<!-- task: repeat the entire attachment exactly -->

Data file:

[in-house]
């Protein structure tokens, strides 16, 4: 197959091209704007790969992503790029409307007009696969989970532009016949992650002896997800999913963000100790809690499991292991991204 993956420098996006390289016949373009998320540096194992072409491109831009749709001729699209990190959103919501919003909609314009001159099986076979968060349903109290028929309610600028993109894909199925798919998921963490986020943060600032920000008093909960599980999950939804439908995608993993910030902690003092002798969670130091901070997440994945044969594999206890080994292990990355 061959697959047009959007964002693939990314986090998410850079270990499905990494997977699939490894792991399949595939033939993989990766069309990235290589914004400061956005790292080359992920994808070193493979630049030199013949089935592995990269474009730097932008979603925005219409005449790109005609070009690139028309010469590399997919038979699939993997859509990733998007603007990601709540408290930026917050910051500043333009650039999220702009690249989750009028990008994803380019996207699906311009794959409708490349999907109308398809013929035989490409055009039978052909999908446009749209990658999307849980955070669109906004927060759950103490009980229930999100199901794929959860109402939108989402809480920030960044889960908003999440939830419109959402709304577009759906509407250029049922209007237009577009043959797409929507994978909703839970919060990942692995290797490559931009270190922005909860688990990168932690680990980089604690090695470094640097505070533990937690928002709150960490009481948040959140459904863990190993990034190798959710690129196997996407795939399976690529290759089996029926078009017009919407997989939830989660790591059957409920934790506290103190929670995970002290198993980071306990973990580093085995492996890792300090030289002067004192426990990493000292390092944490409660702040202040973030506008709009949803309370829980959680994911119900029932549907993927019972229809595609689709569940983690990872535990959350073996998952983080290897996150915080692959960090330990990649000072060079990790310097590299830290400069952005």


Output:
[in-house]
């Protein structure tokens, strides 16, 4: 197959091209704007790969992503790029409307007009696969989970532009016949992650002896997800999913963000100790809690499991292991991204 993956420098996006390289016949373009998320540096194992072409491109831009749709001729699209990190959103919501919003909609314009001159099986076979968060349903109290028929309610600028993109894909199925798919998921963490986020943060600032920000008093909960599980999950939804439908995608993993910030902690003092002798969670130091901070997440994945044969594999206890080994292990990355 061959697959047009959007964002693939990314986090998410850079270990499905990494997977699939490894792991399949595939033939993989990766069309990235290589914004400061956005790292080359992920994808070193493979630049030199013949089935592995990269474009730097932008979603925005219409005449790109005609070009690139028309010469590399997919038979699939993997859509990733998007603007990601709540408290930026917050910051500043333009650039999220702009690249989750009028990008994803380019996207699906311009794959409708490349999907109308398809013929035989490409055009039978052909999908446009749209990658999307849980955070669109906004927060759950103490009980229930999100199901794929959860109402939108989402809480920030960044889960908003999440939830419109959402709304577009759906509407250029049922209007237009577009043959797409929507994978909703839970919060990942692995290797490559931009270190922005909860688990990168932690680990980089604690090695470094640097505070533990937690928002709150960490009481948040959140459904863990190993990034190798959710690129196997996407795939399976690529290759089996029926078009017009919407997989939830989660790591059957409920934790506290103190929670995970002290198993980071306990973990580093085995492996890792300090030289002067004192426990990493000292390092944490409660702040202040973030506008709009949803309370829980959680994911119900029932549907993927019972229809595609689709569940983690990872535990959350073996998952983080290897996150915080692959960090330990990649000072060079990790310097590299830290400069952005």